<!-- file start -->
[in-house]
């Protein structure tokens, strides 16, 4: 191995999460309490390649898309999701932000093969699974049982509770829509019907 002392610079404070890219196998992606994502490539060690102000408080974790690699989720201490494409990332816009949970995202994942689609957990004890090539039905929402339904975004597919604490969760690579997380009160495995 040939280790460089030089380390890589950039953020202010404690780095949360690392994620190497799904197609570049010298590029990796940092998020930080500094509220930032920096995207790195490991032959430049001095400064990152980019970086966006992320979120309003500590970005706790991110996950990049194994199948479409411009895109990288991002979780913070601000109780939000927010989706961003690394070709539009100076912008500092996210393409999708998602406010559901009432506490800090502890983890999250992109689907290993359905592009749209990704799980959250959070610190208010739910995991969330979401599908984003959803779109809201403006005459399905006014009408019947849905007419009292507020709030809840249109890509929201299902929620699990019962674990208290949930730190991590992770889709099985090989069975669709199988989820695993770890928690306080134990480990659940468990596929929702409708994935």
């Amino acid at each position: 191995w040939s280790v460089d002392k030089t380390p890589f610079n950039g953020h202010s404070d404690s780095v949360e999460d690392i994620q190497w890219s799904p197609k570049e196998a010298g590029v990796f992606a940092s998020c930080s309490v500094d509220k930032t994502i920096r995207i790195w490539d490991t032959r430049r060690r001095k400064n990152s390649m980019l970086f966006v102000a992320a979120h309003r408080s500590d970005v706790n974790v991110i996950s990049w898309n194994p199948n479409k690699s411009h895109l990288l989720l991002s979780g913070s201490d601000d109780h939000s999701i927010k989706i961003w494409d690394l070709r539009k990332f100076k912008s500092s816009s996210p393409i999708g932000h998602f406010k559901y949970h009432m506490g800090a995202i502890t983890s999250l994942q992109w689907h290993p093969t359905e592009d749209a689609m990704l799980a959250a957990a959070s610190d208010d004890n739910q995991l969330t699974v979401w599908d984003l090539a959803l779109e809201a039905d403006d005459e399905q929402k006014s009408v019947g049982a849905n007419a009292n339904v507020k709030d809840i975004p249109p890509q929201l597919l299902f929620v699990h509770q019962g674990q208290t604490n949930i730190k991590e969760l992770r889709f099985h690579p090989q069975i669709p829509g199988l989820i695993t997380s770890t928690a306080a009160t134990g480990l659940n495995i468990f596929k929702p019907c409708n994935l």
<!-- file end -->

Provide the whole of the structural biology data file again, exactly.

[in-house]
């Protein structure tokens, strides 16, 4: 191995999460309490390649898309999701932000093969699974049982509770829509019907 002392610079404070890219196998992606994502490539060690102000408080974790690699989720201490494409990332816009949970995202994942689609957990004890090539039905929402339904975004597919604490969760690579997380009160495995 040939280790460089030089380390890589950039953020202010404690780095949360690392994620190497799904197609570049010298590029990796940092998020930080500094509220930032920096995207790195490991032959430049001095400064990152980019970086966006992320979120309003500590970005706790991110996950990049194994199948479409411009895109990288991002979780913070601000109780939000927010989706961003690394070709539009100076912008500092996210393409999708998602406010559901009432506490800090502890983890999250992109689907290993359905592009749209990704799980959250959070610190208010739910995991969330979401599908984003959803779109809201403006005459399905006014009408019947849905007419009292507020709030809840249109890509929201299902929620699990019962674990208290949930730190991590992770889709099985090989069975669709199988989820695993770890928690306080134990480990659940468990596929929702409708994935």
């Amino acid at each position: 191995w040939s280790v460089d002392k030089t380390p890589f610079n950039g953020h202010s404070d404690s780095v949360e999460d690392i994620q190497w890219s799904p197609k570049e196998a010298g590029v990796f992606a940092s998020c930080s309490v500094d509220k930032t994502i920096r995207i790195w490539d490991t032959r430049r060690r001095k400064n990152s390649m980019l970086f966006v102000a992320a979120h309003r408080s500590d970005v706790n974790v991110i996950s990049w898309n194994p199948n479409k690699s411009h895109l990288l989720l991002s979780g913070s201490d601000d109780h939000s999701i927010k989706i961003w494409d690394l070709r539009k990332f100076k912008s500092s816009s996210p393409i999708g932000h998602f406010k559901y949970h009432m506490g800090a995202i502890t983890s999250l994942q992109w689907h290993p093969t359905e592009d749209a689609m990704l799980a959250a957990a959070s610190d208010d004890n739910q995991l969330t699974v979401w599908d984003l090539a959803l779109e809201a039905d403006d005459e399905q929402k006014s009408v019947g049982a849905n007419a009292n339904v507020k709030d809840i975004p249109p890509q929201l597919l299902f929620v699990h509770q019962g674990q208290t604490n949930i730190k991590e969760l992770r889709f099985h690579p090989q069975i669709p829509g199988l989820i695993t997380s770890t928690a306080a009160t134990g480990l659940n495995i468990f596929k929702p019907c409708n994935l």